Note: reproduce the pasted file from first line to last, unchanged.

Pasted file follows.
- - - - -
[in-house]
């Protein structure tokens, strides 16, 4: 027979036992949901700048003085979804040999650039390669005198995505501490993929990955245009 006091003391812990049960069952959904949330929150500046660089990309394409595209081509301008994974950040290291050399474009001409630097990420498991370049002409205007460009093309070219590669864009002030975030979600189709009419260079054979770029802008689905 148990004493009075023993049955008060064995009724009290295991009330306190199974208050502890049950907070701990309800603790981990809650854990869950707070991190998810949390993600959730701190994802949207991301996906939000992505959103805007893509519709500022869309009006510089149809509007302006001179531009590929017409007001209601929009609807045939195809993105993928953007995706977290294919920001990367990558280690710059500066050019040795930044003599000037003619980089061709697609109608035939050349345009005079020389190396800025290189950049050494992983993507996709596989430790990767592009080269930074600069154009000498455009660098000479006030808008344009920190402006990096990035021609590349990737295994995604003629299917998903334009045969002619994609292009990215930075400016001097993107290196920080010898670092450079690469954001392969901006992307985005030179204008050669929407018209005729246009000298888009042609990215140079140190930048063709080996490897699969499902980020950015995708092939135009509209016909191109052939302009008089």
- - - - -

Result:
[in-house]
């Protein structure tokens, strides 16, 4: 027979036992949901700048003085979804040999650039390669005198995505501490993929990955245009 006091003391812990049960069952959904949330929150500046660089990309394409595209081509301008994974950040290291050399474009001409630097990420498991370049002409205007460009093309070219590669864009002030975030979600189709009419260079054979770029802008689905 148990004493009075023993049955008060064995009724009290295991009330306190199974208050502890049950907070701990309800603790981990809650854990869950707070991190998810949390993600959730701190994802949207991301996906939000992505959103805007893509519709500022869309009006510089149809509007302006001179531009590929017409007001209601929009609807045939195809993105993928953007995706977290294919920001990367990558280690710059500066050019040795930044003599000037003619980089061709697609109608035939050349345009005079020389190396800025290189950049050494992983993507996709596989430790990767592009080269930074600069154009000498455009660098000479006030808008344009920190402006990096990035021609590349990737295994995604003629299917998903334009045969002619994609292009990215930075400016001097993107290196920080010898670092450079690469954001392969901006992307985005030179204008050669929407018209005729246009000298888009042609990215140079140190930048063709080996490897699969499902980020950015995708092939135009509209016909191109052939302009008089």